Yesterday’s papers led with a picture of cricketer Ankeet Chavan and his wife Neha shot at their wedding on Sunday. Ankeet has been in the news for all the wrong reasons. One of the players arrested on charges of spot-fixing in the IPL (Indian Premier League) scandal, Ankeet was granted bail until June 6th by a Delhi court to enable him to get married. The marriage itself, per earlier, erroneous and speculative, media reports, was doubtful. Until, of course, the bride-to-be, Neha Sambri, came out and clarified that no matter what, she stood by Ankeet and was going ahead with the wedding. In the midst of all the scandals, rumors, controversy, it’s remarkable how the Chavan and Sambri families decided to face the reality stoically even as they went ahead with the wedding as planned.
|Neha and Ankeet: Love and Grit|
Consider the various scenarios:
- Perhaps Ankeet is indeed guilty and may be convicted.
- Perhaps he’s not. And he may walk with his head held high. (PS: I sincerely wish he does!)
- But, either way, his cricketing career is all but over with Rajasthan Royals (the franchise that he was part of) sacking him and the BCCI (Board for Control of Cricket in India) banning him from the game pending a probe.
- He’s lost all his reputation for now and will be treated as an untouchable by most people and organizations
Yet, there’s something beautiful about Ankeet, his family and his long-time girlfriend and now wife, Neha. And it is that they have displayed rare courage to face Life squarely and to move on.
You will agree this isn’t easy. I remember when I was Ankeet’s age a project I was involved with went bust. And I was rendered jobless and people in my professional network looked at me suspiciously. Many of them dubbed me a failure. I was so stung by their remarks that I refused to even come out of my bedroom. I was scared to face the world. I was hiding from Life.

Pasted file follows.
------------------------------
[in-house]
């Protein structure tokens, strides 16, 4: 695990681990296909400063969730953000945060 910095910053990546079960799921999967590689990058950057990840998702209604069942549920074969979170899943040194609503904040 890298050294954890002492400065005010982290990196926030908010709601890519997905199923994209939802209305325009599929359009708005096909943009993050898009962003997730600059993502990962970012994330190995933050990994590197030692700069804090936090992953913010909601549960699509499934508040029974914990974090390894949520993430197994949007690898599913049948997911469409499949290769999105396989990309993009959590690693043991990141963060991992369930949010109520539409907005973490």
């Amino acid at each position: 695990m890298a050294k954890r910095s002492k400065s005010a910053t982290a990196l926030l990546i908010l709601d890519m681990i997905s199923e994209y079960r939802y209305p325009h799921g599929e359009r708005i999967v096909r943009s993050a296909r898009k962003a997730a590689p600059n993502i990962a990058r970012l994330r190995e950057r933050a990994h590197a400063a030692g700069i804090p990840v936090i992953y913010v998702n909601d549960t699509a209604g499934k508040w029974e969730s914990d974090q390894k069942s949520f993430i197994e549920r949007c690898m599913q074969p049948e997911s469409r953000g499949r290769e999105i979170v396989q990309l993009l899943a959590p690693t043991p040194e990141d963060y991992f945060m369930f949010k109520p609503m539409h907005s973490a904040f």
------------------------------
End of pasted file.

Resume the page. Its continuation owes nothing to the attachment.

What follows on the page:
In that context, Ankeet and Neha have show tremendous grit. They teach us that clinging on to something that has happened, a past which cannot be undone, is an exercise in futility. The past is a chapter which is over. We have lived through it. And perhaps learned from it too. What’s the point then in allowing ourselves to be tormented and enslaved by it? Whether the past happened of your own accord or happened beyond your control, even if you thought you were right doing what you did then, even if all of it blew up on your face, isn’t it sensible to simply move on? To love the present and to keep loving it? The other learning from Neha’s decision is that actions are not half as important as intent is. If your intent is right, and conscience clear, it’s perfectly fine even if your actions are questionable because of the circumstances and context in which they took place. Also let’s remember that nobody is a Saint. In fact, even a Saint may well have a sinful past and no Sinner is beyond reformation.
Journey through Life with this complete awareness. Know that there’s no one way to live Life. That each path has its own challenges, opportunities and tragedies. Nothing is permanent. A fall hurts. But, again, no fall is permanent. When you fall, get up, dust yourself and move on. Life cannot be lived fully when in grief. Life’s a celebration! It requires a total understanding – that you will make mistakes, you will be a victim of your own designs or of circumstances, you will fall __ but each time, celebrate the learning in each experience and simply keep moving on!